Understanding the funding cost differences between global systemically important banks (GSIBs) and non-G-SIBs in the USA

Araten, Michel; Turner, Christopher
October 2013
Journal of Risk Management in Financial Institutions;Autumn2013, Vol. 6 Issue 4, p387
Academic Journal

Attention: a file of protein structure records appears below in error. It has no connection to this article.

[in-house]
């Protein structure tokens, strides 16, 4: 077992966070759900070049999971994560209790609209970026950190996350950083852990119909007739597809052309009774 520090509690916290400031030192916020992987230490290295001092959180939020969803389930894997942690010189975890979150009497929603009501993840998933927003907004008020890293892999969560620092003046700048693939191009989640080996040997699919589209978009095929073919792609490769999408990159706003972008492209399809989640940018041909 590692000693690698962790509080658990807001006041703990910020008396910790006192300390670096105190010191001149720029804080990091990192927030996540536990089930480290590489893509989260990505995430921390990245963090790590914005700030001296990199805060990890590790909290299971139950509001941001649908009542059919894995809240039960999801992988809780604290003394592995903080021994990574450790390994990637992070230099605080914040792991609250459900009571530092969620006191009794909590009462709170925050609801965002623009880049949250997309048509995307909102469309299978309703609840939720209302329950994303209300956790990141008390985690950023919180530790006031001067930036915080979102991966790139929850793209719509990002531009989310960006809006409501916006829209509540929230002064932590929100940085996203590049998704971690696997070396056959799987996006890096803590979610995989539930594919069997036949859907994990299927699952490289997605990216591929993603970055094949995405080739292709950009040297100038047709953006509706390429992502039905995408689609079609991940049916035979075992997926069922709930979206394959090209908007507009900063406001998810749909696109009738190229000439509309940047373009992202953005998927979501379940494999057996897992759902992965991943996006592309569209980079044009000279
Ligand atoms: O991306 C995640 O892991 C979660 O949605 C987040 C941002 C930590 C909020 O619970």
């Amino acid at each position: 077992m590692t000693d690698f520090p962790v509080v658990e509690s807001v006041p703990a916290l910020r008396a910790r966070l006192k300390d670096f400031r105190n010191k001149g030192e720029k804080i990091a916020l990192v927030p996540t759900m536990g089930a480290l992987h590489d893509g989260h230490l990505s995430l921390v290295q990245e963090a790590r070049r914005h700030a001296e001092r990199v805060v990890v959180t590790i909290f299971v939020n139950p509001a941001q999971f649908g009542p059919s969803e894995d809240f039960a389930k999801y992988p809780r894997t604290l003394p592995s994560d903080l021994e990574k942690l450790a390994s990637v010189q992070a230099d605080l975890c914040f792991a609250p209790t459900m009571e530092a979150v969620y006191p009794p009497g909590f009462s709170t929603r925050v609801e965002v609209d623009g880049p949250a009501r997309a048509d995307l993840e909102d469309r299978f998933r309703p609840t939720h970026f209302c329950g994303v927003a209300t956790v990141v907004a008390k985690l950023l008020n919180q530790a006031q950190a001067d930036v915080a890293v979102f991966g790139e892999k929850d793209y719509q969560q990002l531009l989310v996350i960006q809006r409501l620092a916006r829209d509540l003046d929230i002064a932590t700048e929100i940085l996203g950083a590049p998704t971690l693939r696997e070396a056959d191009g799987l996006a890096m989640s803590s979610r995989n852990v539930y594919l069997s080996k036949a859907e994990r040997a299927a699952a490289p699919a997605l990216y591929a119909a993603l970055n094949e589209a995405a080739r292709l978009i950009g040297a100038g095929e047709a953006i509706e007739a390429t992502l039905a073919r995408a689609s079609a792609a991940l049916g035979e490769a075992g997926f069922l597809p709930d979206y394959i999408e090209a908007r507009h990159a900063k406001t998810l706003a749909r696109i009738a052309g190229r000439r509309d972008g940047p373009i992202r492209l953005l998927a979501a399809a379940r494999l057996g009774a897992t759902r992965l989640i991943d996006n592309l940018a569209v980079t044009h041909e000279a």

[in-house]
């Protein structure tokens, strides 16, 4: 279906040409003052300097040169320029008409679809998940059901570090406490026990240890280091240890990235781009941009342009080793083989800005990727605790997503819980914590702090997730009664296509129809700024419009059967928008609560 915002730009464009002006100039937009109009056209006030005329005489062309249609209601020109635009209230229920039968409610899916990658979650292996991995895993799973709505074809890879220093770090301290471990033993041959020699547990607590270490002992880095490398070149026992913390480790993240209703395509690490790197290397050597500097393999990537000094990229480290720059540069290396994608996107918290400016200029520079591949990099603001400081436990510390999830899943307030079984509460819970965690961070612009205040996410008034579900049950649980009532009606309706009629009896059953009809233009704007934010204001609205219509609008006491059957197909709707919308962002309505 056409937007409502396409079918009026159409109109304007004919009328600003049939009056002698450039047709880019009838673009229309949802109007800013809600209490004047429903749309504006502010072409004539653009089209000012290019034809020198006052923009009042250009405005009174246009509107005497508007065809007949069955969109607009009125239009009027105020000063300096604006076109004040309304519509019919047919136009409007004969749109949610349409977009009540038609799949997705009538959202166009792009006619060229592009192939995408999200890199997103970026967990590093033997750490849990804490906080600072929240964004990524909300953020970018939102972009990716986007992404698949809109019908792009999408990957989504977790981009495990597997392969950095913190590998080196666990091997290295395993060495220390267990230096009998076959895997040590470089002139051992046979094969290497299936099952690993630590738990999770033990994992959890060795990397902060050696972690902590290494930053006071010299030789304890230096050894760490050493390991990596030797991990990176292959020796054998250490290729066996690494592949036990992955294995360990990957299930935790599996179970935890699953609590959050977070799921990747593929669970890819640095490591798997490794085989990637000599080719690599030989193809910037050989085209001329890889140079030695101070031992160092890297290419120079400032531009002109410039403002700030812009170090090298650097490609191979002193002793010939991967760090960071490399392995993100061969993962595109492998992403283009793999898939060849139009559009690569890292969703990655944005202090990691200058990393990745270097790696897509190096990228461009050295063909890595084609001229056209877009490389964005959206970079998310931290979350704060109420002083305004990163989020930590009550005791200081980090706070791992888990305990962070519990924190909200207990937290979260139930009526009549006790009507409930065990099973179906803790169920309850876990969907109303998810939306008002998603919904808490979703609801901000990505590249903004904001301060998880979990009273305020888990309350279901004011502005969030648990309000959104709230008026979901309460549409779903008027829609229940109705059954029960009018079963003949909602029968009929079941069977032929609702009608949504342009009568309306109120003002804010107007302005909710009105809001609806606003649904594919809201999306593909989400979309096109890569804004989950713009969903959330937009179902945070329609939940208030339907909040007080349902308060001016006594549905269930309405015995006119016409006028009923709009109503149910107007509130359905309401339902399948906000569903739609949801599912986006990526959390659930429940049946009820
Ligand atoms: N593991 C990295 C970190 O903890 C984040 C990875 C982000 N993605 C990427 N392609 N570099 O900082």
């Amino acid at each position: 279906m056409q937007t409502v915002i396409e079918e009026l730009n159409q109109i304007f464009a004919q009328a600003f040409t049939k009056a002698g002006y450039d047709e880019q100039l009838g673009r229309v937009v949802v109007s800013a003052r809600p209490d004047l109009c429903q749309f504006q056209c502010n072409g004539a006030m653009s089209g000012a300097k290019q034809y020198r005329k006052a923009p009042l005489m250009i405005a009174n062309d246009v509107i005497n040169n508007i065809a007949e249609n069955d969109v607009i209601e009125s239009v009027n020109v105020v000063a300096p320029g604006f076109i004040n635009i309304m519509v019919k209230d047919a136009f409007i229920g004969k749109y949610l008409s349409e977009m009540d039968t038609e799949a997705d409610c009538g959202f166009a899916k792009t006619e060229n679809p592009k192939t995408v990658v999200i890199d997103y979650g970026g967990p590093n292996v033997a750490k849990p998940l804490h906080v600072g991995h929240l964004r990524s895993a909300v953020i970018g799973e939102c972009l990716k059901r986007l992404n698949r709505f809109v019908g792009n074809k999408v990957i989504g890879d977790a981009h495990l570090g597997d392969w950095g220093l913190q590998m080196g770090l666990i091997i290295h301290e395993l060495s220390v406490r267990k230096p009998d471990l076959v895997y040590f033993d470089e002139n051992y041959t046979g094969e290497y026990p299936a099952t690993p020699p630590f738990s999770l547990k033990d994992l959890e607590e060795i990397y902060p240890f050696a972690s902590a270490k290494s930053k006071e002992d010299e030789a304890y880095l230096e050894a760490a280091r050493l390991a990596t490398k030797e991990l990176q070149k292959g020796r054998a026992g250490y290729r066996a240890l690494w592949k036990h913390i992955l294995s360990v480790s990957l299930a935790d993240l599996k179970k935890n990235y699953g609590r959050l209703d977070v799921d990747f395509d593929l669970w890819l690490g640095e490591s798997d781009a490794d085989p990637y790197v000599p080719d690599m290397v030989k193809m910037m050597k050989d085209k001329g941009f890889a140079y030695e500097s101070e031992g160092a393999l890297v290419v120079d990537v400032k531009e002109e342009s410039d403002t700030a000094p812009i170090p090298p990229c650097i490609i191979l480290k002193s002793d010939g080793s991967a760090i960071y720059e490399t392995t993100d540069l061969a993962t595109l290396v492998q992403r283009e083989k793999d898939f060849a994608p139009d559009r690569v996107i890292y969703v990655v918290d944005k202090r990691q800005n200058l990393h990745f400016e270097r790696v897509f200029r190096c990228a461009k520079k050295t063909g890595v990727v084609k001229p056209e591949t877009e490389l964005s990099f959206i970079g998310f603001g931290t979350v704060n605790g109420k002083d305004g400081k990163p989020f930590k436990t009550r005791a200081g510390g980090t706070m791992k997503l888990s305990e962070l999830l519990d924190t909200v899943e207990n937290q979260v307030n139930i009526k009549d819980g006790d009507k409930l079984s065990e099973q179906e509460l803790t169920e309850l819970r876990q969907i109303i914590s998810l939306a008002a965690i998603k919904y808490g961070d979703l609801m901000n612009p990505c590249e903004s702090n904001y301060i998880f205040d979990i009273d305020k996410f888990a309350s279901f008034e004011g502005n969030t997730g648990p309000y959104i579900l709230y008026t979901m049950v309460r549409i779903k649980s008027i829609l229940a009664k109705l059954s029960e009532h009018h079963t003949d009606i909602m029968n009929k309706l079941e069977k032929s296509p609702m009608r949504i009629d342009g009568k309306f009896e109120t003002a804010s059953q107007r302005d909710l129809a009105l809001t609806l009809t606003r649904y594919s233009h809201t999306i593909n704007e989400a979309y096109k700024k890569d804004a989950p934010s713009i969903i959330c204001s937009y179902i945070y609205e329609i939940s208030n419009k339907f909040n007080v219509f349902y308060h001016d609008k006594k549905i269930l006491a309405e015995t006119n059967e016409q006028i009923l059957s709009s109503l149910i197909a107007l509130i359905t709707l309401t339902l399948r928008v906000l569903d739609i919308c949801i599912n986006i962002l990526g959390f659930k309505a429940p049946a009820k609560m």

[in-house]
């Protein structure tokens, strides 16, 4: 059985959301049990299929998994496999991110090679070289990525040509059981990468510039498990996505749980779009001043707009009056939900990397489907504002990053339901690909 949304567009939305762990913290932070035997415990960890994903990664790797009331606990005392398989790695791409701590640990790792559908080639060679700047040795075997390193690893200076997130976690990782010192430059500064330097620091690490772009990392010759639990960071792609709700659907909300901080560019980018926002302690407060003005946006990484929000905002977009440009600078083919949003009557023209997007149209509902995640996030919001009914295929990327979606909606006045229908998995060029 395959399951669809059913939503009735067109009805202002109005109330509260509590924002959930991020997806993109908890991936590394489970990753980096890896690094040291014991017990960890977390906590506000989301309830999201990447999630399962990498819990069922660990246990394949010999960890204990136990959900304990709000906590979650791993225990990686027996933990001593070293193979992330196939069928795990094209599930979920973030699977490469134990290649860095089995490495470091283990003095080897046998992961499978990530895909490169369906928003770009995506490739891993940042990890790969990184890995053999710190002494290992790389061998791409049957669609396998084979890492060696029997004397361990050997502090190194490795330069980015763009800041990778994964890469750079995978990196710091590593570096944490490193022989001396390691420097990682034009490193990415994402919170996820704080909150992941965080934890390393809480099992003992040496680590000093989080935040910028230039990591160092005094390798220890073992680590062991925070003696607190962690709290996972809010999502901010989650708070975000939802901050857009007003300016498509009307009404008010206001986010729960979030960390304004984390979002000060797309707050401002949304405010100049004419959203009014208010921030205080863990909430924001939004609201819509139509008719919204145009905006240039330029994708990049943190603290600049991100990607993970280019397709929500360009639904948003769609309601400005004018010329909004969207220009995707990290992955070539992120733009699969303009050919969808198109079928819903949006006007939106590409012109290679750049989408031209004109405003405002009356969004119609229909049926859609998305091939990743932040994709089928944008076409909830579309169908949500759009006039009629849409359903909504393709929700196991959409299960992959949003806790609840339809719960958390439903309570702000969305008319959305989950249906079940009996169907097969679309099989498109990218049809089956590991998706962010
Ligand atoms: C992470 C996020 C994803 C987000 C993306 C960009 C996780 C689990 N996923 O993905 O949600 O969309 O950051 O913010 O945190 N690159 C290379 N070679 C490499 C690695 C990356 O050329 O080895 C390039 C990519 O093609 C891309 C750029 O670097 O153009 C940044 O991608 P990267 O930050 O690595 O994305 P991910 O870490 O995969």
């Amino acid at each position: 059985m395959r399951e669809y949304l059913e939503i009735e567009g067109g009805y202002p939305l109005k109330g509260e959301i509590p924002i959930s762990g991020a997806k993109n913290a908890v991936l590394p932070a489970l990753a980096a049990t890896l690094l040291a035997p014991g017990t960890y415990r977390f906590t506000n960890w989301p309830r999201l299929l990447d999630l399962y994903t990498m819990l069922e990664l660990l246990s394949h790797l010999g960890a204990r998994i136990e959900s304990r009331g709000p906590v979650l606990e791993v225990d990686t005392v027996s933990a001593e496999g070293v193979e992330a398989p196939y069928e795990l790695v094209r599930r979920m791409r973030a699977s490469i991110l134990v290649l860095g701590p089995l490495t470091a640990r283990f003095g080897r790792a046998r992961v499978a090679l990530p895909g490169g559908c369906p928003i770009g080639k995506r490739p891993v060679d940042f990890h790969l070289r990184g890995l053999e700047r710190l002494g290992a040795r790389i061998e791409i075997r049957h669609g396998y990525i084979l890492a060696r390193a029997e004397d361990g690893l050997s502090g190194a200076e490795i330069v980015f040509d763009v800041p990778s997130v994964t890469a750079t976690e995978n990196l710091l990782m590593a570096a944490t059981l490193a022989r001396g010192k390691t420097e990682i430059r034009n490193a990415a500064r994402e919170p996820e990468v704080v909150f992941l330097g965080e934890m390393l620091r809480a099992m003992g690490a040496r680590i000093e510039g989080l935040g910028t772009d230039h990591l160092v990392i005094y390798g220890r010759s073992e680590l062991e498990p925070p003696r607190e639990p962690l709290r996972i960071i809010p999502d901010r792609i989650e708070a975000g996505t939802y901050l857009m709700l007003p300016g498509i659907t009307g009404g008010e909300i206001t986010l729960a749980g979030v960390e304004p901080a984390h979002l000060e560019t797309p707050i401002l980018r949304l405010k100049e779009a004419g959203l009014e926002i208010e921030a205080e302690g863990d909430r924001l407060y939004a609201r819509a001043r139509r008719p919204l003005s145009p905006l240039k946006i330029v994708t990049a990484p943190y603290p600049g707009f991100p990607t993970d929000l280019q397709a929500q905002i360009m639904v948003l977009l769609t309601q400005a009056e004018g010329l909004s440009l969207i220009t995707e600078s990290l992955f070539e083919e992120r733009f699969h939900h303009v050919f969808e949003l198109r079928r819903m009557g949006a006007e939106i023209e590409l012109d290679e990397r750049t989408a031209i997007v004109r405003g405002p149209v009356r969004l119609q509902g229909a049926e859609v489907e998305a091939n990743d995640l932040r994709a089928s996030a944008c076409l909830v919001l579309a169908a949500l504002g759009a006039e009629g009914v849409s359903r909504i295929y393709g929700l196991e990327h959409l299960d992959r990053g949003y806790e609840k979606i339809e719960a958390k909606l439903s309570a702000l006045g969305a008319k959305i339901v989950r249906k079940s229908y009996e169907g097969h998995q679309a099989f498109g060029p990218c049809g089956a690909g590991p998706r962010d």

This paper seeks to determine the sources and the extent of funding cost differences between global systemically important banks (G-SIBs) and non- G-SIBs in the USA. It builds on earlier studies that have asserted that G-SIBs have had lower funding costs, which has been attributed to an assumed toobig- to-fail status. Most of the previous studies, however, failed to control for macro-economic factors and firm-specific credit risk and ignored funding costs at the bank holding company level. This paper contributes to the literature by examining the various sources of funding for a variety of US bank holding companies through the recent full credit cycle, 2002-2011, controlling for firmspecific credit and macro-economic factors. It also introduces an analysis of systemic risk and determines the extent to which this might mask the funding costs benefits. An evaluation is made of the impact on funding costs of explicit support built into some issuers' credit ratings. It was found that there are moderate cost advantages associated with G-SIB status with regard to domestic deposits and smaller cost advantages with respect to credit spreads on senior, unsecured debt. Overall, the impact on funding costs taking into account all funding sources over the full credit cycle is a reduction of 9 basis points (bps). Considering just the interest-bearing funding sources to which one might attribute government support, the weighted average cost of funds associated with G-SIB status is about 18 bps lower than for non-G-SIBs. When evaluating the impact of firm size on credit default swap (CDS) spreads in other industries, it was found that there are significant spread advantages for larger firms in most industries


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